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How to tackle fussy eaters

A Generic Photo of a unhappy boy not eating his food. See PA Feature FAMILY Family Column. Picture credit should read: PA Photo/thinkstockphotos. WARNING: This picture must only be used to accompany PA Feature FAMILY Family Column.

A Generic Photo of a unhappy boy not eating his food. See PA Feature FAMILY Family Column. Picture credit should read: PA Photo/thinkstockphotos. WARNING: This picture must only be used to accompany PA Feature FAMILY Family Column.

WITH food prices sky-high, young fussy eaters are costing the nation’s families a fortune.

New Mumsnet research shows that 86% of parents end up throwing away part of their children’s main meal, even though nearly half (45%) of mums and dads spend more on food now than a year ago.

Separate research, from the European Toddler Nutrition Index (ETNI), shows that UK toddlers are the most likely in Europe to refuse food (69%), with 43% of UK mums letting their toddler get away with not eating certain foods, and 38% giving in to their child’s food refusal within the first five minutes.

Not surprisingly, toddlers’ fussy eating leaves half of mums frustrated, another 38% worried, and some even angry (12%).

The Mumsnet survey, which was commissioned to launch Food February, a month-long celebration of food and nutrition on the parents’ networking site, found that only 12% of parents have a rule that their children eat everything on their plate, and two-thirds (66%) of mums and dads finish off their children’s leftovers.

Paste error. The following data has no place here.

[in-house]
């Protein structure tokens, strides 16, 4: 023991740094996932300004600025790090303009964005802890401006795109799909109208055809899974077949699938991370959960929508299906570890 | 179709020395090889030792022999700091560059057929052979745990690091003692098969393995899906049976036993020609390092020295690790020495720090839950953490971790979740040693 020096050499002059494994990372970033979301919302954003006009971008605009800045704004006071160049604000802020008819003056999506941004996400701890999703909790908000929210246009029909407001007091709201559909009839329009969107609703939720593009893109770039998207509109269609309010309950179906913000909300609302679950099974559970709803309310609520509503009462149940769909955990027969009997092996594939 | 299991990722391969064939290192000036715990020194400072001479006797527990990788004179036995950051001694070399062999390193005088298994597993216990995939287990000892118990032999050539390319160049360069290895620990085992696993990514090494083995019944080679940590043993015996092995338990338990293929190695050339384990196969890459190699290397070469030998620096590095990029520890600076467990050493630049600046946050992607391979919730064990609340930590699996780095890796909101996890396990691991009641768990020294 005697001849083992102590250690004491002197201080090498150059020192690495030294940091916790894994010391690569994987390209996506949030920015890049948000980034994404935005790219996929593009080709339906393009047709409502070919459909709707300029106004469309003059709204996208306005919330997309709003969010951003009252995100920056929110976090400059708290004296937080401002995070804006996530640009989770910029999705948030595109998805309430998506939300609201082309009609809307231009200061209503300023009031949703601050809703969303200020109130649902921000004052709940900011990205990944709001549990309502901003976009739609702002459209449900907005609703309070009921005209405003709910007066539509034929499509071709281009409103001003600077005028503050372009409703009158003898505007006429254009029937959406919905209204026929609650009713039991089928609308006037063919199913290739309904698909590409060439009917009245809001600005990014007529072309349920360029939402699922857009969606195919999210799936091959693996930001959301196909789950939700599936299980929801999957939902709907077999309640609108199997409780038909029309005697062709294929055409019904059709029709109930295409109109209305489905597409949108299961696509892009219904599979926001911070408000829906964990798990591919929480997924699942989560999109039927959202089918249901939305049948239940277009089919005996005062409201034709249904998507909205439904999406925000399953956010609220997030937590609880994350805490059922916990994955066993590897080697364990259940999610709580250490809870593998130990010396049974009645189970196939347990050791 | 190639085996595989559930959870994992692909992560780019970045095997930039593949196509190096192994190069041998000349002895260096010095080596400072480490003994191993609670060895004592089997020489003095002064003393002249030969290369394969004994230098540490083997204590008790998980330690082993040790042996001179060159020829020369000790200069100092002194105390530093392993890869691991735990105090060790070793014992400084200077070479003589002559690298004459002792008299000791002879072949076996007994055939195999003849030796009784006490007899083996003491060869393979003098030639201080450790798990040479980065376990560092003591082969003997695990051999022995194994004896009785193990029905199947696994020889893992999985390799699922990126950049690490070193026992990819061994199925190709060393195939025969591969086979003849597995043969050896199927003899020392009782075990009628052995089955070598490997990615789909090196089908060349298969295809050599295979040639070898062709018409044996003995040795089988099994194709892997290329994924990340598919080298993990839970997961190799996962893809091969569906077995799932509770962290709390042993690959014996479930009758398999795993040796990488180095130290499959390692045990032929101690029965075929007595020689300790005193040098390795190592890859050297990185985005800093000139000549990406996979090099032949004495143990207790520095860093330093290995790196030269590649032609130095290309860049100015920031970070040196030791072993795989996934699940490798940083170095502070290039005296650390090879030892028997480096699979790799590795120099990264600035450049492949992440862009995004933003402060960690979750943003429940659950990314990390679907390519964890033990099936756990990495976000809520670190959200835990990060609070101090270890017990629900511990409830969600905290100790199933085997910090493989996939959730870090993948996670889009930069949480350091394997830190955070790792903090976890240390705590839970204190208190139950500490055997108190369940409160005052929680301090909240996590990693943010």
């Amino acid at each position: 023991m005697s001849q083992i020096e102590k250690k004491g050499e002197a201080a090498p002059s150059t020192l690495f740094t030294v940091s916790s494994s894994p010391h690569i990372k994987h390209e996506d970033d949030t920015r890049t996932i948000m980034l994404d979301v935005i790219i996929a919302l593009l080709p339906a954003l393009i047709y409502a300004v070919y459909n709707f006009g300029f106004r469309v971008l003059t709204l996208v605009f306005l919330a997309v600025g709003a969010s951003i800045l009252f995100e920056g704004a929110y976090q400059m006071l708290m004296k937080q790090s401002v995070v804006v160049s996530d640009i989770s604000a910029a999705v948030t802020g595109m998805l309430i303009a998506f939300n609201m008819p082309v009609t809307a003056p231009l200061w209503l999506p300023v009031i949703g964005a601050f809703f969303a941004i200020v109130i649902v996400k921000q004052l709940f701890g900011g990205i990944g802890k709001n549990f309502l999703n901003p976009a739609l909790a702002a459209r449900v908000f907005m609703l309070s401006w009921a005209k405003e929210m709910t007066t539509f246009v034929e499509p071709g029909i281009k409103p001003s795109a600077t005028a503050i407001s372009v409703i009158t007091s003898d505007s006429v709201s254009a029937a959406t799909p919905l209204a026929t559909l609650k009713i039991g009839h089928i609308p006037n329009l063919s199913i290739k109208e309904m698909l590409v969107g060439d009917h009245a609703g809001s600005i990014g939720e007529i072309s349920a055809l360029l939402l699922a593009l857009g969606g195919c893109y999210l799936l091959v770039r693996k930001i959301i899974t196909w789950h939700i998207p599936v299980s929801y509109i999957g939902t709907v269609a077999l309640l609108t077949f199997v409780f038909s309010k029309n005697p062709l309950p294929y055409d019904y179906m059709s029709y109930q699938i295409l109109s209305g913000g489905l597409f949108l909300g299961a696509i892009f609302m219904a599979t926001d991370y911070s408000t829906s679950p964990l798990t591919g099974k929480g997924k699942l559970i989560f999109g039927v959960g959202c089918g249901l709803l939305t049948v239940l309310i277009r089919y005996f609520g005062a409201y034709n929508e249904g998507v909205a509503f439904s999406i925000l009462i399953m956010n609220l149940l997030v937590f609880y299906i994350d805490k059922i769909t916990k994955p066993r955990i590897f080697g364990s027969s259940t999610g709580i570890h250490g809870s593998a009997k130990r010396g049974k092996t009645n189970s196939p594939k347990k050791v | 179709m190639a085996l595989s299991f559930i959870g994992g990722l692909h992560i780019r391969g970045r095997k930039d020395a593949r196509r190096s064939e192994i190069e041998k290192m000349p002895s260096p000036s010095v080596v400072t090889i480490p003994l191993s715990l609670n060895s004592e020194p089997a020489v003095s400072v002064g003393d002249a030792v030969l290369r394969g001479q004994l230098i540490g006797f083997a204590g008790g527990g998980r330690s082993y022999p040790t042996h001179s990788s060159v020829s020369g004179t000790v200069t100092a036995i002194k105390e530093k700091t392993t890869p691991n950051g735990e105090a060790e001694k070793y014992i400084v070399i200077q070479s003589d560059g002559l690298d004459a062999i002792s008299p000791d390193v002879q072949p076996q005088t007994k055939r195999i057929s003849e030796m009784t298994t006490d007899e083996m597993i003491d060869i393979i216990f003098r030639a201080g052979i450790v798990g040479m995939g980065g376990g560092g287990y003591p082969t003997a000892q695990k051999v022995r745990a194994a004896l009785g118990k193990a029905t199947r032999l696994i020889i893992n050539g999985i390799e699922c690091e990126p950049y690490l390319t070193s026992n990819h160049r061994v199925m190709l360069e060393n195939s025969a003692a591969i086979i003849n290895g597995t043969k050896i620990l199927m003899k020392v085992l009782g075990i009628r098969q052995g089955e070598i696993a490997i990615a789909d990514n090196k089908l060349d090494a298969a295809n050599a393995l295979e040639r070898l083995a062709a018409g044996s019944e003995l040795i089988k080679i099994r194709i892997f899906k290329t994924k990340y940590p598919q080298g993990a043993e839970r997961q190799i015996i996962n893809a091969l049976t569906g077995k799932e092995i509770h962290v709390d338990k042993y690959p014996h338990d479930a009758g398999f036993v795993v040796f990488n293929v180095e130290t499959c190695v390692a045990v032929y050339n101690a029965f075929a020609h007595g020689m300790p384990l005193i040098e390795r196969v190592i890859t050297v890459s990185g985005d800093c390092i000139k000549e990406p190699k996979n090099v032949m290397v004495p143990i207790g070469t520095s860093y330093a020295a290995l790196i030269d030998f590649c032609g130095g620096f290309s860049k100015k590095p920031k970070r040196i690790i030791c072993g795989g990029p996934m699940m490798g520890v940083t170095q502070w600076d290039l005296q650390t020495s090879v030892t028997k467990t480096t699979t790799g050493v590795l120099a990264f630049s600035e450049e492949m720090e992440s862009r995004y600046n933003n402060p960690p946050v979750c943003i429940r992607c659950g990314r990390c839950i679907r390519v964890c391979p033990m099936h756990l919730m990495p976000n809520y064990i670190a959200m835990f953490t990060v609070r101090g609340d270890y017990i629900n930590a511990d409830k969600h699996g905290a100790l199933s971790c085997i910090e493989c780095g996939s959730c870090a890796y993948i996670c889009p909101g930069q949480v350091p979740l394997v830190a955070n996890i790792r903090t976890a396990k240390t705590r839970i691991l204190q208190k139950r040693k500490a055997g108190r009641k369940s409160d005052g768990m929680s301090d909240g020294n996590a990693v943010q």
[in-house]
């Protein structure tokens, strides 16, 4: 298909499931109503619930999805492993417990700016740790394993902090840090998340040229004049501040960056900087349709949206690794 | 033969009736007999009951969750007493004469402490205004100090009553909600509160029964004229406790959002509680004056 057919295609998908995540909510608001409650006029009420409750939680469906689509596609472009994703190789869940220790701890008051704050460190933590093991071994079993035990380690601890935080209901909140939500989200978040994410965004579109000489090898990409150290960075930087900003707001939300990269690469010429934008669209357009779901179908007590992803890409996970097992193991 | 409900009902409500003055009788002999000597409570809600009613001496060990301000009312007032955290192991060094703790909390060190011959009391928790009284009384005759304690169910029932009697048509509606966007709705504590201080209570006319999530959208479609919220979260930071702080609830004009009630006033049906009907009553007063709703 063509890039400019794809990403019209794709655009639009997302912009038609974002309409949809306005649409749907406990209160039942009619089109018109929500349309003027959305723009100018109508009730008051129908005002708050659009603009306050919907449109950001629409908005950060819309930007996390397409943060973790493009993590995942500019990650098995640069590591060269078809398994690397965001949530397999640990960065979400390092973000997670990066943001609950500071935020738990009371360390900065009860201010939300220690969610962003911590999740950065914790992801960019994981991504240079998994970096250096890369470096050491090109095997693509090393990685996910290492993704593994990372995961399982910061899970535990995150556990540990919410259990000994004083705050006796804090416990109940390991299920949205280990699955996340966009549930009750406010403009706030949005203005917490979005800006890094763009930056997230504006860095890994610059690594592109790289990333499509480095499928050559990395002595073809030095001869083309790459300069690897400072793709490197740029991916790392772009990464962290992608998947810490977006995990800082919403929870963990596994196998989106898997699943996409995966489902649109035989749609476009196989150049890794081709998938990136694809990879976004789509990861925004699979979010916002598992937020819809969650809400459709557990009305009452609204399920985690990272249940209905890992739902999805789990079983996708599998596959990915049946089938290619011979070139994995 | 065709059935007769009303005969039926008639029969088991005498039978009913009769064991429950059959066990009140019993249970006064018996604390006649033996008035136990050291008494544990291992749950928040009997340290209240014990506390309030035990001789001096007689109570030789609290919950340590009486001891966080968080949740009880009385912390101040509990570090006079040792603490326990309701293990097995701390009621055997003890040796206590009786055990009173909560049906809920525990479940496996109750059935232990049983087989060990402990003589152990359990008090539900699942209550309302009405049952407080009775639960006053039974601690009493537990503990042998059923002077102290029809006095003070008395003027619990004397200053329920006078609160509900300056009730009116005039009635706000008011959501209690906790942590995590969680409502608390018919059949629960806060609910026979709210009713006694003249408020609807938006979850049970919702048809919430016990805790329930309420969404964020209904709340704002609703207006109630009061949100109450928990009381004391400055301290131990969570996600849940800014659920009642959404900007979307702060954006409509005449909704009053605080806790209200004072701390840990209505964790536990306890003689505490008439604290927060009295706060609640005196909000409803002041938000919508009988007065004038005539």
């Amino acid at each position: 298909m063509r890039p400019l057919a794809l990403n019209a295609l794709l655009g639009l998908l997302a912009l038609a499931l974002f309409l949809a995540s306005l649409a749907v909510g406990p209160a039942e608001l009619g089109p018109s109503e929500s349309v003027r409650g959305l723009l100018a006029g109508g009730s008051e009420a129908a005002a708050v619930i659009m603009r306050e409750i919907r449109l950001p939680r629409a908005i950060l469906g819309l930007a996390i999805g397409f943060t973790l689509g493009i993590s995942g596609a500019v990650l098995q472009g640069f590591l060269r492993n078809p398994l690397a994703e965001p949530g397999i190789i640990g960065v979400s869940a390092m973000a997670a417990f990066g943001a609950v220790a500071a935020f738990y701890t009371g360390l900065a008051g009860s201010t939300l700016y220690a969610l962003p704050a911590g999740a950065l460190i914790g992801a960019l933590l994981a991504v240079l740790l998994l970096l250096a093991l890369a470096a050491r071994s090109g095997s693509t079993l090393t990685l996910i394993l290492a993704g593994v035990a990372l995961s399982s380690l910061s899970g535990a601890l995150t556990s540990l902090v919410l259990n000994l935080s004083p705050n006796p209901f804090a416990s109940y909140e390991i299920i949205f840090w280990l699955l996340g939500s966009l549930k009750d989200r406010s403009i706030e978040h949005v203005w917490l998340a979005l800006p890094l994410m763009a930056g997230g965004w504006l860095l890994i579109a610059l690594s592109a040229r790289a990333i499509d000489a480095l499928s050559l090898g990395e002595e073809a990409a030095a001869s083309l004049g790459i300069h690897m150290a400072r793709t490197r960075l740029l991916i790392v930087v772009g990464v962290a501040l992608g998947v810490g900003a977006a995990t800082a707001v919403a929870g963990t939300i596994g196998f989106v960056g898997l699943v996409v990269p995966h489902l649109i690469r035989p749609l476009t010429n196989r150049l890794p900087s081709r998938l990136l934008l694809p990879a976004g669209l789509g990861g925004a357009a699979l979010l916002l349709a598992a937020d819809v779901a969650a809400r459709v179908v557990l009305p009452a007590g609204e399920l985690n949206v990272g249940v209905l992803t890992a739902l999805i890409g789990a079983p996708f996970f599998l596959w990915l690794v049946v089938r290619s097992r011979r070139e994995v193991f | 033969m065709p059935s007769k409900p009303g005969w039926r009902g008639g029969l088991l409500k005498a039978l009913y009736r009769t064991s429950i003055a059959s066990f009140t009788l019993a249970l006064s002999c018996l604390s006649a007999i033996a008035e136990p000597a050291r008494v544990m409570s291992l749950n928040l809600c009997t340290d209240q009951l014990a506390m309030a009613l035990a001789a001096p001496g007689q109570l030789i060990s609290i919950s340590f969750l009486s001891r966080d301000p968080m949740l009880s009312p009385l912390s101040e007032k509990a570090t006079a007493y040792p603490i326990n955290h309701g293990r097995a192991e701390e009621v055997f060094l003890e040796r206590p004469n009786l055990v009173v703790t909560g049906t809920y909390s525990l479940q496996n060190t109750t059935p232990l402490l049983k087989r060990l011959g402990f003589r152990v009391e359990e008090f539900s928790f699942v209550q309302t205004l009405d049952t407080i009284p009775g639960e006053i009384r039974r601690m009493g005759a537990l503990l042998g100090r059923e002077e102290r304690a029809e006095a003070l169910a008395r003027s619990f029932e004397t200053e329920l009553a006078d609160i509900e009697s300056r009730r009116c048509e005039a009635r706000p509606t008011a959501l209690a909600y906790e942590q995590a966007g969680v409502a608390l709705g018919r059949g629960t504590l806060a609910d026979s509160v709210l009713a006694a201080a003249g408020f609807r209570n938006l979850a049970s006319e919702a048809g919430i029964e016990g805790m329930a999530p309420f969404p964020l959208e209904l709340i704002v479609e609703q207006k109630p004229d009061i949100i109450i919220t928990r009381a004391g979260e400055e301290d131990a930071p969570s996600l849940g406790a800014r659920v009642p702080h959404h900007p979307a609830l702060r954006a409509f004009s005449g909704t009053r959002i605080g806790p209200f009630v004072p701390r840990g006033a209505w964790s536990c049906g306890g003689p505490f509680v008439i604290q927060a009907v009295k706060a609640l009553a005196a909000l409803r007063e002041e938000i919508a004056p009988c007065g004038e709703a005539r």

“Parents often go to huge lengths to lovingly cater for their family’s food tastes but it doesn’t seem to be stopping the waste,” says Mumsnet co-founder Justine Roberts.

“Very few of us insist on our children finishing their meals and instead the majority of parents end up polishing off the leftovers.”

For the sake of parents’ waistlines, purses and peace of mind, they need to be stricter at the table, explains British Dietetic Association spokesperson Melissa Little.

“Pretty much every toddler will go through a fussy eating phase,” she warns, “and it’s how you deal with that phase that dictates how long it lasts.

“Parents need to be firm to help their children learn to eat properly. The really important thing is not to make a big deal out of it. Don’t let your child see you getting worked up because if they do, they will too.”

 

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